Defoe, obviously, made great use of this authority of print: his stories tend towards the purely impersonal, historic narration

'Prvost's Translations of Richardson's Novels', Univ. California Pubs. in Modern Philolog, XII ( 1927), p. 389.

Clarissa, III, 209; IV, 530.

The Winter's Tale, Act IV, sc. iv.

Part I, ch. 32.

of events which is the method of journalism and reportage. It is of the essence of the newspaper that it pretends to be impersonal, to prevent the reader from asking 'Who made this up?'

The impersonal authority of print is complemented by its capacity for securing a complete penetration of the reader's subjective life. The mechanically produced and therefore identical letters set with absolute uniformity on the page are, of course, much more impersonal than any manuscript, but at the same time they can be read much more autohaatically: ceasing to be conscious of the printed page before our eyes we surrender ourselves entirely to the world of illusion which the printed novel describes. This effect is heightened by the fact that we are usually alone when we read, and that the book, for the time being, becomes a kind of extension of our personal life -- a private possession that we keep with us in our pocket or under the pillow, and that tells of an intimate world of which no one speaks out loud in ordinary life, a world which had previously found utterance only in the diary, the confession or the familiar letter, forms of expression exclusively addressed to one person, whether the writer himself, the priest or the close friend.

The private nature of the novel's mode of performance was a necessity both for the author and for the reader of Pamela or Clarissa. It is probable that, for psychological reasons, Richardson, as he himself said, could only have become an author with 'the umbrage of the editor's character to screen [himself] behind' 1 while as for the reader, it is a matter of common observation that the reactions of a group tend to be quite different from the reactions which the same individuals would make when alone. Richardson was quite aware of this. When the Rev. Dr. Lewen urges that Clarissa bring Lovelace to public trial for the rape she answers, quite realistically: 'Little advantage in a court would some of those pleas in my favour have been, which out of court, and to a private and serious audience, would have carried the greatest weight against him'. A bare summary of the events might suggest that Clarissa courted her fate; only a full knowledge of her sentiments and aspirations, and the certainty that Lovelace understood them well enough to realise the enormity of his offence, enable us to understand the real nature of the story. This is further exemplified in the brilliantly executed scene at the ball given by Colonel Ambrose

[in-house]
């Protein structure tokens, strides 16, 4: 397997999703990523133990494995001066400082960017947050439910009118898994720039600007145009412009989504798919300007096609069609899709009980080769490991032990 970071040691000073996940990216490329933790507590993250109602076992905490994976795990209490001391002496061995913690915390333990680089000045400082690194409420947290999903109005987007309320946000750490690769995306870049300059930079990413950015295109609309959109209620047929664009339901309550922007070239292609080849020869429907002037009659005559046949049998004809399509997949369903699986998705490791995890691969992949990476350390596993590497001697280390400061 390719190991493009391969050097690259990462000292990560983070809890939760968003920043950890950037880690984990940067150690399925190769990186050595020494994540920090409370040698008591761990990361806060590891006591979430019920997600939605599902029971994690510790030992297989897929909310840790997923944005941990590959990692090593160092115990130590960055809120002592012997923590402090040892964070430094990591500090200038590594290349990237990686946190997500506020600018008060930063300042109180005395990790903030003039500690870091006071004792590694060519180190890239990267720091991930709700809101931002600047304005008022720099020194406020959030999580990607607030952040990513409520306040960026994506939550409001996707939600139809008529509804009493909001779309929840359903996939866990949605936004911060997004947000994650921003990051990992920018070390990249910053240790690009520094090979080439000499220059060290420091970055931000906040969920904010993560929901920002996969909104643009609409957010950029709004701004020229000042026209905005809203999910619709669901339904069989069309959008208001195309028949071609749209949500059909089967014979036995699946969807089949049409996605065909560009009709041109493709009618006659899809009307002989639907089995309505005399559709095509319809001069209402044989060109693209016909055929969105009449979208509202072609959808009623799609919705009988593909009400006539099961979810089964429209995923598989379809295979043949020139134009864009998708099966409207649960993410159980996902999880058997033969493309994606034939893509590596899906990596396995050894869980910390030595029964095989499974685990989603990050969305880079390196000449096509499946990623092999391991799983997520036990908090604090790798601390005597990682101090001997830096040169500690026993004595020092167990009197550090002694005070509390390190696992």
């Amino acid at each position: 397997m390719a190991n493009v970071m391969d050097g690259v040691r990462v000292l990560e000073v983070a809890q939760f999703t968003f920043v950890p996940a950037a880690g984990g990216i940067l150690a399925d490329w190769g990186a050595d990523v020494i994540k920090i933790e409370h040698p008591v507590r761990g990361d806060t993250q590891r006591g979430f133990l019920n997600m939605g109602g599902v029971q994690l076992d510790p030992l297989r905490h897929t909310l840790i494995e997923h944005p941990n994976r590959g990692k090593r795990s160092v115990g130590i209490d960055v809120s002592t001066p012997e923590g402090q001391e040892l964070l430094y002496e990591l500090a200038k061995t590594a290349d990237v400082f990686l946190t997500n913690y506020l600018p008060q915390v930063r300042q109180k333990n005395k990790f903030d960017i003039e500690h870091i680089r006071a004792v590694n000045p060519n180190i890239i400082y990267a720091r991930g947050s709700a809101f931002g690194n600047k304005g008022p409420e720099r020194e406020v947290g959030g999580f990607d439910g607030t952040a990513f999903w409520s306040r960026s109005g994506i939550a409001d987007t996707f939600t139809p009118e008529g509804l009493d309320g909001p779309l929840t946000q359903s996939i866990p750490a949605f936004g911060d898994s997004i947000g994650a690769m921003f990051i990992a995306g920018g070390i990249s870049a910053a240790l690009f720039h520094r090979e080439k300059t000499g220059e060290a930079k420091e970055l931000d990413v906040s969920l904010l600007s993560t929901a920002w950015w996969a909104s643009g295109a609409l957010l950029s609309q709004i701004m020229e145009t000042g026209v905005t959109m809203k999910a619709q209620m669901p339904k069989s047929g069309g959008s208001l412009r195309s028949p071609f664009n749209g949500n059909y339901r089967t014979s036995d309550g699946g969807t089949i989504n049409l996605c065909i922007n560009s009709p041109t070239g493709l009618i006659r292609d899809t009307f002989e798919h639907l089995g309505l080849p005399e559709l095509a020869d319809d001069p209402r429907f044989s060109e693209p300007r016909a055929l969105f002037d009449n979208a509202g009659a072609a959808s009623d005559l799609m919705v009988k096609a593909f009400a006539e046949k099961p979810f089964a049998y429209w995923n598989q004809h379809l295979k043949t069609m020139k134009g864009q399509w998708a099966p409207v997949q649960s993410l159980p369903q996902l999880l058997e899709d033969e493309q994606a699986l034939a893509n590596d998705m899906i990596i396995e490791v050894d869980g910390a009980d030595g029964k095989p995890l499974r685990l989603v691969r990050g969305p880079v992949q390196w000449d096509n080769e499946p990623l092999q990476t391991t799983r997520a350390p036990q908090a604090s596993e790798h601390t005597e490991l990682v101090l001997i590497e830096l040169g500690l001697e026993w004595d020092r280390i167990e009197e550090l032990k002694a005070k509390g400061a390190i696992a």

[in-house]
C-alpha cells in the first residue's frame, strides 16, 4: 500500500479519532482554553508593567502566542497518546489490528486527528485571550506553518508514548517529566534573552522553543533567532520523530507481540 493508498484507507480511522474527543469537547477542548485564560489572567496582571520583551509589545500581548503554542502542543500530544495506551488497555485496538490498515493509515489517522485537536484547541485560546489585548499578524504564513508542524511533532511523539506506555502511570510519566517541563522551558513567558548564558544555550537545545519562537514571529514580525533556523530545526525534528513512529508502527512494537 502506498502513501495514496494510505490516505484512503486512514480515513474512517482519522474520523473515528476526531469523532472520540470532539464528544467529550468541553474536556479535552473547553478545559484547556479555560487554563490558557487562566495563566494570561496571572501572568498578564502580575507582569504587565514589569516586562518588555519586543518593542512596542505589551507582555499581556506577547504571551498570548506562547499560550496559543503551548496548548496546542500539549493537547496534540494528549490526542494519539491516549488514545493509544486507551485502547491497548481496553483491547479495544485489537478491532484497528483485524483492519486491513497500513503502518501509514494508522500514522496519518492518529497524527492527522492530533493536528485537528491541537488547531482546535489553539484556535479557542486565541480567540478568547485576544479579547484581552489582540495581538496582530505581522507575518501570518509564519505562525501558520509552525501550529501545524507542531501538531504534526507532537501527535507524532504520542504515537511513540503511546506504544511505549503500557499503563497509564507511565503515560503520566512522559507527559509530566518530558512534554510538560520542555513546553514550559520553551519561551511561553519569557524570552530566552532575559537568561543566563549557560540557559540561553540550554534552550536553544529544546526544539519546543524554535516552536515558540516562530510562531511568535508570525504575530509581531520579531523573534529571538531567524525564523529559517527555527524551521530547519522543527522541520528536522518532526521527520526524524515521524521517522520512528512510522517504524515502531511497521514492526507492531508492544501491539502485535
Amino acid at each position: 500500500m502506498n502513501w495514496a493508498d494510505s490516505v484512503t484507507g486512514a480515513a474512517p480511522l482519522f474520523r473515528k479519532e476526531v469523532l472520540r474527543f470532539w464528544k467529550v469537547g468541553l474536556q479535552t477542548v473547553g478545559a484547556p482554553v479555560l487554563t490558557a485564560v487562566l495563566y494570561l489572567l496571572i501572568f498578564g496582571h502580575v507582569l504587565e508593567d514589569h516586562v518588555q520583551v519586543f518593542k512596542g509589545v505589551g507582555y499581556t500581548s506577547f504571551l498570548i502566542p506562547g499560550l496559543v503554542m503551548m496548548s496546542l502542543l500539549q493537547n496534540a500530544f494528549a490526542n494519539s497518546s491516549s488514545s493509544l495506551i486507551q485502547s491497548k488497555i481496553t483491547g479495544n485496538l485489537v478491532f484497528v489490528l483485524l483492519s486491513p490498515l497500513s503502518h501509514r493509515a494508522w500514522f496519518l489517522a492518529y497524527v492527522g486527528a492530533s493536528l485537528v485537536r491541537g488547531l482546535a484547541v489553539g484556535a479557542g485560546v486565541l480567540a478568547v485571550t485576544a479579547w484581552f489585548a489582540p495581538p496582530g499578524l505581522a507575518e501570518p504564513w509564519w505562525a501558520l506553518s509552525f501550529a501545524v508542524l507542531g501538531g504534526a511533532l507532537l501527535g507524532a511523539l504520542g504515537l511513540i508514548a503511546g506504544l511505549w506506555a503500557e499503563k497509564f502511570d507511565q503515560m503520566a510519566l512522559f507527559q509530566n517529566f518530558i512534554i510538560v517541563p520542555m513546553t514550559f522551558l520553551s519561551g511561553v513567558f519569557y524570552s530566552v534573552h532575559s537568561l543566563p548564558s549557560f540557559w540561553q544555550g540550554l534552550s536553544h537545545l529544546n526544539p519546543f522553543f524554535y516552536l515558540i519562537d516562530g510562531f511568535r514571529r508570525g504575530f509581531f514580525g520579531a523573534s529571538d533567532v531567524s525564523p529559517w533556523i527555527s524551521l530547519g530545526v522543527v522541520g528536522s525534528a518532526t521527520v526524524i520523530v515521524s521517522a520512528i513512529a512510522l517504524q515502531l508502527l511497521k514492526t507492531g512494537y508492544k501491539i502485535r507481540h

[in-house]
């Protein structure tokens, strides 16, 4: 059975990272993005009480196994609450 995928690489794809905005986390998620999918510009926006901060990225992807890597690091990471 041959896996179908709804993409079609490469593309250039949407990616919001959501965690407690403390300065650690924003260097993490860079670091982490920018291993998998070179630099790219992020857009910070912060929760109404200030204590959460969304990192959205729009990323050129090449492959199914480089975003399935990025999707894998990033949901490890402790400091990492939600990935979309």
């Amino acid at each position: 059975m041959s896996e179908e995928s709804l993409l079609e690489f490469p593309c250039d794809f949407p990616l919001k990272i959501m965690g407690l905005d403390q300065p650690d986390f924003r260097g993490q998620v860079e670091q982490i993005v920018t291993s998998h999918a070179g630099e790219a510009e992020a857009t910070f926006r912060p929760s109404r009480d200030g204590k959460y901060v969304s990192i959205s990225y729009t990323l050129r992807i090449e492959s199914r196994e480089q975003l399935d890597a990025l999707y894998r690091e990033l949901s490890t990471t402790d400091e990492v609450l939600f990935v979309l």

Correspondence, I, lxxvi

where Lovelace secures acceptance from a social group of which many members are friends of Clarissa's and know of his behaviour towards her: even Anna Howe is unable in public to make the effective protest that her feelings demand. 1

But the supreme reason for Richardson's dependence on the novel's mode of performance is, of course, his concern with that most private aspect of experience, the sexual life. The stage, in Western Europe at least, has never been able to go very far in the description of sexual behaviour, whereas in his novels Richardson was able to present much that in any other form would have been quite unacceptable to an audience whose public demeanour, at least, was very severely controlled by the intensified taboos of a Puritan morality.

Clarissa is an extreme example of this. Richardson's impersonal and anonymous role allowed him to project his own secret fantasies into a mysterious next room: and the privacy and anonymity of print placed the reader behind a keyhole where he, too, could peep in unobserved and witness rape being prepared, attempted and eventually carried, out. Neither the reader nor the author were violating any decorum: they were in exactly the same situation as Mandeville's virtuous young woman who exemplified the curious duality of public and private attitudes to sex. Her modesty in public was easily ruffled, but 'let them talk as much bawdy as they please in the room next to the same virtuous young woman, where she is sure that she is undiscovered, and she will hear, if not hearken to it, without blushing at all'. 2 Ironically enough, Richardsonhimself seems to have used a similar argument to defend himself against those who had censured the 'warm' scenes in Clarissa as exceeding 'the bounds of decency'. He either wrote himself, or inspired Mr. Urban to write, in the Gentleman's Magazine that ' a nice person of the sex may not be able to bear those scenes in action, and on the stage, in presence of a thousand witnesses, which she may not think objectible in her closet'. 3